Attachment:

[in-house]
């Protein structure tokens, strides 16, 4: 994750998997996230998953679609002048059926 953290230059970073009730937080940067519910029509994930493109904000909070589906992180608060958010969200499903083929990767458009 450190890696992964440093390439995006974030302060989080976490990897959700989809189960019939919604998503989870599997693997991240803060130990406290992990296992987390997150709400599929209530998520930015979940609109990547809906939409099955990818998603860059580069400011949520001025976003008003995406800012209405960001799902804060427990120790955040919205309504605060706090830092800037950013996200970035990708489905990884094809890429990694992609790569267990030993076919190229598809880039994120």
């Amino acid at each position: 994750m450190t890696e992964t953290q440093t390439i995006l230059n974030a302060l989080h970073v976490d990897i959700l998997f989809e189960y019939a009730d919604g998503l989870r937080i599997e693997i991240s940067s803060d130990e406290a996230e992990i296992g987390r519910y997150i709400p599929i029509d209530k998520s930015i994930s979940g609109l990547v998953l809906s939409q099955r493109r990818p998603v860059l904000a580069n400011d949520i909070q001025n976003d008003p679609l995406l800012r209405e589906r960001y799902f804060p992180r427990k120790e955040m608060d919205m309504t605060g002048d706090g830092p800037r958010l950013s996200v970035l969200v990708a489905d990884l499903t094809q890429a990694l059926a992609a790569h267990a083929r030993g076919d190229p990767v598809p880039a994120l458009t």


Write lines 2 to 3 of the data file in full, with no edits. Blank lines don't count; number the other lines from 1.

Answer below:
């Protein structure tokens, strides 16, 4: 994750998997996230998953679609002048059926 953290230059970073009730937080940067519910029509994930493109904000909070589906992180608060958010969200499903083929990767458009 450190890696992964440093390439995006974030302060989080976490990897959700989809189960019939919604998503989870599997693997991240803060130990406290992990296992987390997150709400599929209530998520930015979940609109990547809906939409099955990818998603860059580069400011949520001025976003008003995406800012209405960001799902804060427990120790955040919205309504605060706090830092800037950013996200970035990708489905990884094809890429990694992609790569267990030993076919190229598809880039994120």
């Amino acid at each position: 994750m450190t890696e992964t953290q440093t390439i995006l230059n974030a302060l989080h970073v976490d990897i959700l998997f989809e189960y019939a009730d919604g998503l989870r937080i599997e693997i991240s940067s803060d130990e406290a996230e992990i296992g987390r519910y997150i709400p599929i029509d209530k998520s930015i994930s979940g609109l990547v998953l809906s939409q099955r493109r990818p998603v860059l904000a580069n400011d949520i909070q001025n976003d008003p679609l995406l800012r209405e589906r960001y799902f804060p992180r427990k120790e955040m608060d919205m309504t605060g002048d706090g830092p800037r958010l950013s996200v970035l969200v990708a489905d990884l499903t094809q890429a990694l059926a992609a790569h267990a083929r030993g076919d190229p990767v598809p880039a994120l458009t």